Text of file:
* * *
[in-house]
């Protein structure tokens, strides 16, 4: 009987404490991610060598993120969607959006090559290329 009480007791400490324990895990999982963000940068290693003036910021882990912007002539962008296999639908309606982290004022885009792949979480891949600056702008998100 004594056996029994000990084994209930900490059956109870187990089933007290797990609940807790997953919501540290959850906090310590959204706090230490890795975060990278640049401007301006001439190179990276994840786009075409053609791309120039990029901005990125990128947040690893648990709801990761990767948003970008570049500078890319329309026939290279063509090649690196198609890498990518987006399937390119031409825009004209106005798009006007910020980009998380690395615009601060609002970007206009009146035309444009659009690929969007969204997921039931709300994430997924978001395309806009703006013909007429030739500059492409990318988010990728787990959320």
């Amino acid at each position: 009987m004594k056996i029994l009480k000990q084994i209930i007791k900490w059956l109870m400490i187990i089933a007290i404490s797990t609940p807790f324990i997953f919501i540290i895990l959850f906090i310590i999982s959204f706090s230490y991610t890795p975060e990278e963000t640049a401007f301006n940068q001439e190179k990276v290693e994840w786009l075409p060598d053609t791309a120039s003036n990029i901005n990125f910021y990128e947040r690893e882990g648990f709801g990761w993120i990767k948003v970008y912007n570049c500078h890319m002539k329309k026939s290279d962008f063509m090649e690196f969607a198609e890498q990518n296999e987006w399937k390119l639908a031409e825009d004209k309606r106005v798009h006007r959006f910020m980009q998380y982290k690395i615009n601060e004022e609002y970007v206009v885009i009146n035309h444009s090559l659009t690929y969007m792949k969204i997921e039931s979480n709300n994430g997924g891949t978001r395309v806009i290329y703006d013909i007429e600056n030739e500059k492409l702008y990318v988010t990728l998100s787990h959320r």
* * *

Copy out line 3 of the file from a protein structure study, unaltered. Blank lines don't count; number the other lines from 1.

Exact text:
């Amino acid at each position: 009987m004594k056996i029994l009480k000990q084994i209930i007791k900490w059956l109870m400490i187990i089933a007290i404490s797990t609940p807790f324990i997953f919501i540290i895990l959850f906090i310590i999982s959204f706090s230490y991610t890795p975060e990278e963000t640049a401007f301006n940068q001439e190179k990276v290693e994840w786009l075409p060598d053609t791309a120039s003036n990029i901005n990125f910021y990128e947040r690893e882990g648990f709801g990761w993120i990767k948003v970008y912007n570049c500078h890319m002539k329309k026939s290279d962008f063509m090649e690196f969607a198609e890498q990518n296999e987006w399937k390119l639908a031409e825009d004209k309606r106005v798009h006007r959006f910020m980009q998380y982290k690395i615009n601060e004022e609002y970007v206009v885009i009146n035309h444009s090559l659009t690929y969007m792949k969204i997921e039931s979480n709300n994430g997924g891949t978001r395309v806009i290329y703006d013909i007429e600056n030739e500059k492409l702008y990318v988010t990728l998100s787990h959320r």